“At a certain stage of development, the material productive forces of society come into conflict with the existing relations of production or—this merely expresses the same thing in legal terms—with the property relations within the framework of which they have operated hitherto. From forms of development of the productive forces these relations turn into their fetters. Then begins an era of social revolution. The changes in the economic foundation lead sooner or later to the transformation of the whole immense superstructure.”
Political theorists have been debating this passage and the assumption of capitalism’s demise ever since it appeared in Karl Marx’s preface to “A Contribution to the Critique of Political Economy” in 1859.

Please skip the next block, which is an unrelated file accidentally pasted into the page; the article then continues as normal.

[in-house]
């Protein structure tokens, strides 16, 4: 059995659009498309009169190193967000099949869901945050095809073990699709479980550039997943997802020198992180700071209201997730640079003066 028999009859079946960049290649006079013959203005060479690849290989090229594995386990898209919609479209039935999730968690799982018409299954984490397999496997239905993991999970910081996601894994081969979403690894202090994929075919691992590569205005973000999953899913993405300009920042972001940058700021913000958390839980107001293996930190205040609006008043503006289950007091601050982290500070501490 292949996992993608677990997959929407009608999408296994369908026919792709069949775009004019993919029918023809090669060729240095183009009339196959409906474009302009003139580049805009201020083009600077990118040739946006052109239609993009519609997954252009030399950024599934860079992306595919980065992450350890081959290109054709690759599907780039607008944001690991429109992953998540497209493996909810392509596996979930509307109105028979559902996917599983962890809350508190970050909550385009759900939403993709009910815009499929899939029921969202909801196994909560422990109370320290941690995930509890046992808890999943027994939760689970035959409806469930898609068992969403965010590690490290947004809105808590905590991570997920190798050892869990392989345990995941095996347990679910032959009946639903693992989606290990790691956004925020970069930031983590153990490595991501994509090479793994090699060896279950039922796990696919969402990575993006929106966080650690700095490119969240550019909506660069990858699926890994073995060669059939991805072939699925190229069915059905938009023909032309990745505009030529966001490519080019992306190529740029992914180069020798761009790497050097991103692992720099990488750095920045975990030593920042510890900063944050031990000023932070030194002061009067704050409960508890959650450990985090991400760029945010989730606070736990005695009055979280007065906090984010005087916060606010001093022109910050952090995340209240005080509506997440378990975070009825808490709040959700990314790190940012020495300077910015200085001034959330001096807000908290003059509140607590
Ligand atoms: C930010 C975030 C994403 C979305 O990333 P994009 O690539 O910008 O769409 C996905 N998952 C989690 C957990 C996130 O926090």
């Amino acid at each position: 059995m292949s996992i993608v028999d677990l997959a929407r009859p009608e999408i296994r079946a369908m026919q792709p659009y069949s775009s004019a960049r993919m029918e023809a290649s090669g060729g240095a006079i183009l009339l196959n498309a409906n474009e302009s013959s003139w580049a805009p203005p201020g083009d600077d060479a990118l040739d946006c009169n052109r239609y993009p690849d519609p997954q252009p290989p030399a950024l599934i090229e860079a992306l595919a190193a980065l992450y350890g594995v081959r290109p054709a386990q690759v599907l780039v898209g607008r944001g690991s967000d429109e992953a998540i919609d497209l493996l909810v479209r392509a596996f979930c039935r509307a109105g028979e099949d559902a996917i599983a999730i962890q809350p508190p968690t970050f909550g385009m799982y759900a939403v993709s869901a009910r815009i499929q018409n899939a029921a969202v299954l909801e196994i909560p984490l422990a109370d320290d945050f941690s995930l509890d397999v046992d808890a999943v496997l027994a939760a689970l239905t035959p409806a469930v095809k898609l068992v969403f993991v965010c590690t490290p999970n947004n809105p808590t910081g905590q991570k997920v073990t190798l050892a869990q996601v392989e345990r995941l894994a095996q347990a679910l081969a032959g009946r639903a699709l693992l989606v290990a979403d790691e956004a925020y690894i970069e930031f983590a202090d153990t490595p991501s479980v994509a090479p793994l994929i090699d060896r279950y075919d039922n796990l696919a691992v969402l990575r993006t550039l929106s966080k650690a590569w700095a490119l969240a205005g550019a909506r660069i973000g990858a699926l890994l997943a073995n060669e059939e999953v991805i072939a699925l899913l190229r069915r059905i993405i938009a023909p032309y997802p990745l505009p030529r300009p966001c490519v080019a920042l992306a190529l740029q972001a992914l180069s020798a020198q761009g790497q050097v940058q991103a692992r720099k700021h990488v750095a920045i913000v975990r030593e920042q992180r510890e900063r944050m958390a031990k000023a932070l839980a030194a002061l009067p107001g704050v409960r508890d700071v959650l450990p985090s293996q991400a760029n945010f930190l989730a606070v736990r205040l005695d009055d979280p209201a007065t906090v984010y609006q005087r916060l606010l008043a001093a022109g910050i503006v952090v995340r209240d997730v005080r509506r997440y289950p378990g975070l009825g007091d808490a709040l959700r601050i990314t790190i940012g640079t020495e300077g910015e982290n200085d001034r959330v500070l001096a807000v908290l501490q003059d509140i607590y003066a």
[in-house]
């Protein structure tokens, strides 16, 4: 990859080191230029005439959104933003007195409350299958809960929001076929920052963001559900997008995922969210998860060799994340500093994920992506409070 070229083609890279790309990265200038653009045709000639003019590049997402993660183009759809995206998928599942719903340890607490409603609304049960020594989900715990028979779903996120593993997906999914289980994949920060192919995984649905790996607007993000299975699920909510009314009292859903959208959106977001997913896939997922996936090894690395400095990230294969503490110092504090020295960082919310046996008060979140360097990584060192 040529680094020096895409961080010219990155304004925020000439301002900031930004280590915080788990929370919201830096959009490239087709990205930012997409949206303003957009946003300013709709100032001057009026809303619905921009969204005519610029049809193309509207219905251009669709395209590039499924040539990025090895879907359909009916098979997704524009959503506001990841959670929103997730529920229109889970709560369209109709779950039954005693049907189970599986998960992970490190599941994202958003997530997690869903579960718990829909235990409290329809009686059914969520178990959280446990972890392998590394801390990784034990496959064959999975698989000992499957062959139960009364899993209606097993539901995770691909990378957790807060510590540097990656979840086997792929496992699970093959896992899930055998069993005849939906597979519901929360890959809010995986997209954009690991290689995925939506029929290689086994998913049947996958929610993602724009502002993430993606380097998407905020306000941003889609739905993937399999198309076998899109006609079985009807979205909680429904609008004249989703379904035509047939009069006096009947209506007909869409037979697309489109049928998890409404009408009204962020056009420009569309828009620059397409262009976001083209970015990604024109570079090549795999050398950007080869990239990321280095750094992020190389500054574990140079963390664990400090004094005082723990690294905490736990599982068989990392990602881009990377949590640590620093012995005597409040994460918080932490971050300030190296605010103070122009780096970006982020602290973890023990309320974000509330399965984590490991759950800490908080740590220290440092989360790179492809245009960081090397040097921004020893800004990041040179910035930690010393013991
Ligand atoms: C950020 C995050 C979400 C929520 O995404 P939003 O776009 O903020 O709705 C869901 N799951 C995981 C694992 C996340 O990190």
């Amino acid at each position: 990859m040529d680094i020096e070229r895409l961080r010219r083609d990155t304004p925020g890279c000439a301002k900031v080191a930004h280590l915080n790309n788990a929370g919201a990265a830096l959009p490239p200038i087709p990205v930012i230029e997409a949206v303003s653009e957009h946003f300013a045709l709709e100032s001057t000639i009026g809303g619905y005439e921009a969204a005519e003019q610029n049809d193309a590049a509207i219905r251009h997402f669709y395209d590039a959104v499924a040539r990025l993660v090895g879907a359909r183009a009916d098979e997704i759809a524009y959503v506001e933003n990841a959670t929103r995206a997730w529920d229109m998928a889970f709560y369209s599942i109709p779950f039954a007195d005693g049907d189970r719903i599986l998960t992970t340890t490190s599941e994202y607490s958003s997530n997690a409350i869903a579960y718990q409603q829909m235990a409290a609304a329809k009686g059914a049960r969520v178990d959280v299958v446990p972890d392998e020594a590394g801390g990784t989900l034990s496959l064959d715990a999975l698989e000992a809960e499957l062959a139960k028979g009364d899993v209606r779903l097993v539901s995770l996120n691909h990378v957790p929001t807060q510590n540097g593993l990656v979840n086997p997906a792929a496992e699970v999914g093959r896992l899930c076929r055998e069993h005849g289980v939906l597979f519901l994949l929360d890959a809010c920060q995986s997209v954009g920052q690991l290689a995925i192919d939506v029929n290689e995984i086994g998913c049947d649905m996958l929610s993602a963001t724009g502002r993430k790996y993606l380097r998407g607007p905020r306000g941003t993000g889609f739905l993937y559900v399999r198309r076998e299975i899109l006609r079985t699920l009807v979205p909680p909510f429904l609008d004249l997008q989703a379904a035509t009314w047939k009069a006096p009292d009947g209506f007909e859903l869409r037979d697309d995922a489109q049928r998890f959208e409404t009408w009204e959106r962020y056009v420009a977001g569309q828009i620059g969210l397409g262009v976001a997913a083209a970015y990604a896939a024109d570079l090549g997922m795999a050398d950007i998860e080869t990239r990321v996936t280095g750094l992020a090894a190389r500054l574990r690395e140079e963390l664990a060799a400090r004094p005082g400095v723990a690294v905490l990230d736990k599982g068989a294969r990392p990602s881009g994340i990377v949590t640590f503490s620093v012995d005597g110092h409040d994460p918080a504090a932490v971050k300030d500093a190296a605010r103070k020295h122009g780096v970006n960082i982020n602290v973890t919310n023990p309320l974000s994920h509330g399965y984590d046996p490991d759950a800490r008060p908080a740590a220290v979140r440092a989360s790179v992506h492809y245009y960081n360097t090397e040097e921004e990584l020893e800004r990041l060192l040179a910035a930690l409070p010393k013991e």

But the question of when capitalism will burst asunder appears to be turned on its head when considering the copyright legal flap over Marx’s writings.
A radical publishing house, called Lawrence & Wishart, who at one time was connected to Great Britain’s Communist Party, is demanding the removal from the Marxists Internet Archive of the “Marx-Engels Collected Works”—hardcover books that sell for up to $50 a pop.
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